Regardless of plebiscite results, further negotiations are likely. The key issue will be whether and how the 1980 constitution can be modified; that document presupposes a continuing authoritarian regime, with Pinochet staying on as army chief for eight years and as senator for life, and with the military-dominated National Security Council playing a powerful political role. Important questions include how the armed forces hierarchy will be treated; what parties will be permitted to compete in Chilean electoral politics, and what socioeconomic program will be adopted.
Post-plebiscite bargaining will be shaped by the vote count and six other factors: Pinochet’s personal response to the vote; the opposition’s capacity to mobilize the public without terrifying the military and the business sector; the degree of agreement among the opposition on strategy and tactics; the extent of agreement among leaders of the Chilean armed forces; the political skill of the leading Chilean participants, and the influence of external actors.
If the no-vote wins a sweeping victory, there would be strong pressures to reduce or end Pinochet’s personal role and amend the constitution; the key questions then would be whether the opposition could remain united and resist the temptation to move so fast and so far as to trigger a counterreaction on the right and within the armed forces. If Pinochet is confirmed in a close vote, the regime may feel a need to make concessions--to gain acceptance of the results from the opposition and to reduce the appeal of those who will want to repudiate the plebiscite and turn to outright opposition or violence. Alternatively, Pinochet might move against his opponents; that would almost certainly produce major disruptions.
If, as seems most likely, the no-vote wins, but not by much, the opposition will have to recognize that a considerable number of Chileans prefer a prolonged military dictatorship to the uncertainty of a post-Pinochet regime. Moderates in the opposition will want to build a base for return to democracy by putting forward proposals acceptable to the military and other conservative sectors.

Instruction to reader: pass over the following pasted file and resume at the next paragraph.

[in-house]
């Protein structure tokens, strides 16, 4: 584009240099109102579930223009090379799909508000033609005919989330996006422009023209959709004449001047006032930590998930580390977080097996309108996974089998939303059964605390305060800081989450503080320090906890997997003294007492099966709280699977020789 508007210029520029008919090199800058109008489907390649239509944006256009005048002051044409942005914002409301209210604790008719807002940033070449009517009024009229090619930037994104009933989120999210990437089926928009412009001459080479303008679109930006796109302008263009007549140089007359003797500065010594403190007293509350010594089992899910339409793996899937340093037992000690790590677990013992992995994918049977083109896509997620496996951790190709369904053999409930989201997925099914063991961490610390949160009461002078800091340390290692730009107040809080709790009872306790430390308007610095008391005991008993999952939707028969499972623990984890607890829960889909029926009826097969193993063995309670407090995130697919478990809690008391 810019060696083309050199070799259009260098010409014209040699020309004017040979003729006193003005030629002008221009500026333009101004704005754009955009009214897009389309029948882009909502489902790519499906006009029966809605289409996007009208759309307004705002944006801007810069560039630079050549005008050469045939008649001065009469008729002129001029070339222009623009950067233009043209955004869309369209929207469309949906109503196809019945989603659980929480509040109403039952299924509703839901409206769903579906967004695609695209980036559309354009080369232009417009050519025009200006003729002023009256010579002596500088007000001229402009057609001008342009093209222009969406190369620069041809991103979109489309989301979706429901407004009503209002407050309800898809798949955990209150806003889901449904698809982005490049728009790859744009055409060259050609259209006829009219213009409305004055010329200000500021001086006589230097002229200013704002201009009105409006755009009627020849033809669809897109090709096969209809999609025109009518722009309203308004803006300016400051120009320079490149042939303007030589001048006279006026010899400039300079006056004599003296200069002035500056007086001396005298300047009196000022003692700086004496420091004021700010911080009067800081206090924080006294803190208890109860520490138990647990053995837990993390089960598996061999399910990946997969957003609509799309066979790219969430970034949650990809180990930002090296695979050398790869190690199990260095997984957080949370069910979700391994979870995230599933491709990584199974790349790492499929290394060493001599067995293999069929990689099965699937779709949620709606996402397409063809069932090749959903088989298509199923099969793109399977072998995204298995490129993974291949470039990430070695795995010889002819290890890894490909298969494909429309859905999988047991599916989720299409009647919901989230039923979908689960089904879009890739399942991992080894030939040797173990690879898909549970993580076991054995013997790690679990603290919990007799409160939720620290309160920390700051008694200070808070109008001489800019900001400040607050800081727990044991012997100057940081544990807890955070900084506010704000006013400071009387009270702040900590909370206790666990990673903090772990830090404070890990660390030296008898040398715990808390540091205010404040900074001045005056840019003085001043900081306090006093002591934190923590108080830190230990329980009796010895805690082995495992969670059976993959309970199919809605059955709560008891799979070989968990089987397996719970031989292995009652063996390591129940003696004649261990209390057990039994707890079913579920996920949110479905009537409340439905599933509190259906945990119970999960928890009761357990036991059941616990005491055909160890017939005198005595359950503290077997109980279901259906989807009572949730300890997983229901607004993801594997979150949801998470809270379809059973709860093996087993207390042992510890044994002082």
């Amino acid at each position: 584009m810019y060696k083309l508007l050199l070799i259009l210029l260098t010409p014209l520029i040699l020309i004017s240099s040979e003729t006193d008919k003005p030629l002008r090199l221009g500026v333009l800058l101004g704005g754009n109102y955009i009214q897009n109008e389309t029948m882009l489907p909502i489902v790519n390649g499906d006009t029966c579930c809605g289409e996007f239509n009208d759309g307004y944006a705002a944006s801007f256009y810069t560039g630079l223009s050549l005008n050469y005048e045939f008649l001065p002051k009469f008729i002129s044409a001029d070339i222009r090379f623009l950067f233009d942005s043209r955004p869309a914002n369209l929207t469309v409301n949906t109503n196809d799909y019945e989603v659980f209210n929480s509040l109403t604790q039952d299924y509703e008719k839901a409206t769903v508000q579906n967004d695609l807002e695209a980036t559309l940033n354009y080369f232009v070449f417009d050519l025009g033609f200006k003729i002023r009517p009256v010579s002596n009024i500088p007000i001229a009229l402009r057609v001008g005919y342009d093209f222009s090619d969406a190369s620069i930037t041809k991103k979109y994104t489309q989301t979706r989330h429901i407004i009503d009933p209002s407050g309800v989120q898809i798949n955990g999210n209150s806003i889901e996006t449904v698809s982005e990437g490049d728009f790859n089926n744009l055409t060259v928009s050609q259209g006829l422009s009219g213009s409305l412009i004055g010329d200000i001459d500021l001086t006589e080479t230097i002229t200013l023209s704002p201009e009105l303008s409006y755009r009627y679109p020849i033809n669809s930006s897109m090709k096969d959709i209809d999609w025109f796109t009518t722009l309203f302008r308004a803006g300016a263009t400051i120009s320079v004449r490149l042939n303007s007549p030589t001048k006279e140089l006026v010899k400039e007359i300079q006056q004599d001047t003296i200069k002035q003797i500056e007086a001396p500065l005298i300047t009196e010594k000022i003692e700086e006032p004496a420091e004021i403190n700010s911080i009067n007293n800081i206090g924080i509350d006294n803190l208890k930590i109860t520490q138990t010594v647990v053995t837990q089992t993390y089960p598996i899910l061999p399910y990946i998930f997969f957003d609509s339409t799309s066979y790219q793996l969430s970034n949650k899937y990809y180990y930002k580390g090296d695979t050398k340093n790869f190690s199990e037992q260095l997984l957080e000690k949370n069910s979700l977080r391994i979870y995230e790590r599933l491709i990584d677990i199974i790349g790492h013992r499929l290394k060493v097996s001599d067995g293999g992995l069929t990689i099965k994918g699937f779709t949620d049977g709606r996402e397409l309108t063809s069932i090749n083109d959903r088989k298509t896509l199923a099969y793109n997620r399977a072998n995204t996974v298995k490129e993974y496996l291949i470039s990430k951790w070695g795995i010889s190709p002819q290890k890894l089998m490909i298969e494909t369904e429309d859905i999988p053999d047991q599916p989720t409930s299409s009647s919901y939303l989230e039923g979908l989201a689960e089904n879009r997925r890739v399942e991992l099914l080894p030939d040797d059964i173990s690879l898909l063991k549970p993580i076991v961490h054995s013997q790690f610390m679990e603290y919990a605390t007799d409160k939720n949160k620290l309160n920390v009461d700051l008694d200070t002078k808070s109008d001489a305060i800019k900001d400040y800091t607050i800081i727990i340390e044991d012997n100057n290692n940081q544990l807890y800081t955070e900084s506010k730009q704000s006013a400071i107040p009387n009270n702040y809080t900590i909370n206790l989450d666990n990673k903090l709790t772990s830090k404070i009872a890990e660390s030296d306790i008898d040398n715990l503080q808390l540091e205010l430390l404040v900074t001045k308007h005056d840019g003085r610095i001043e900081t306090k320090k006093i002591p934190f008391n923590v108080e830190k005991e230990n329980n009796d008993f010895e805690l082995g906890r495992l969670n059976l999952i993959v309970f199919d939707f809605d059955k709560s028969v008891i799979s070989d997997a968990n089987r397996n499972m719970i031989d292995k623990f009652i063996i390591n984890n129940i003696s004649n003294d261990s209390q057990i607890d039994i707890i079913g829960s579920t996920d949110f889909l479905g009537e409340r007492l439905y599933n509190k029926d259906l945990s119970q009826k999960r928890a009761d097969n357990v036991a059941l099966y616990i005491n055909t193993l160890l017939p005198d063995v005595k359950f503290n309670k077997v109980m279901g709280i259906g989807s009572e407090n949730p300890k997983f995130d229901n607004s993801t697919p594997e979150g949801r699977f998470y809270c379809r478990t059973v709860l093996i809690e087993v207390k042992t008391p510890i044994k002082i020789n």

Within this context, external actors could be significant. Moscow will coach Chile’s Communist Party on the virtues of accommodation, gradualism and consensus in the transition process, but it remains to be seen how much clout Moscow still has in Santiago. Other Latin American nations, as well as countries of the European Community, will exert pressure for implementation of the plebiscite’s results.
The United States, which has also been pushing for a fair vote, may also be able to help, particularly if it can convince the armed forces and the business community to accept the plebiscite’s results, by assuring them that their interests can be adequately protected after Pinochet leaves office. U.S. credibility with these sectors has diminished in recent years, however, both because of human-rights policies perceived as hostile to Chile and because of Washington’s ineffectiveness at hard-line policies in Nicaragua, Panama and elsewhere.
The business community wants to protect Chile’s “silent revolution,” the transformation of the country’s economy that has brought growth with low inflation in recent years. Critics of the Chilean regime are quick to point out that this prosperity has mainly helped the upper-middle class; that income distribution remains badly skewed, and that changes in policy are needed to sustain economic performance and make its benefits more widely available.
As in the political realm, however, there is probably more basis for a national consensus in Chile today than at any time in the past generation. The business community recognizes the need to pay more attention to social and distributional issues, while the Chilean left has come to recognize a positive role for the private sector and to accept the legitimacy of private property and profit.
It is possible at long last to foresee a positive future in Chile. Although it would be foolish to make firm predictions, a combination of the successes and failures of Pinochet’s long-endured dictatorship could now facilitate a gradual transition to political democracy and increasing prosperity. After 15 years, the Chilean people deserve no less.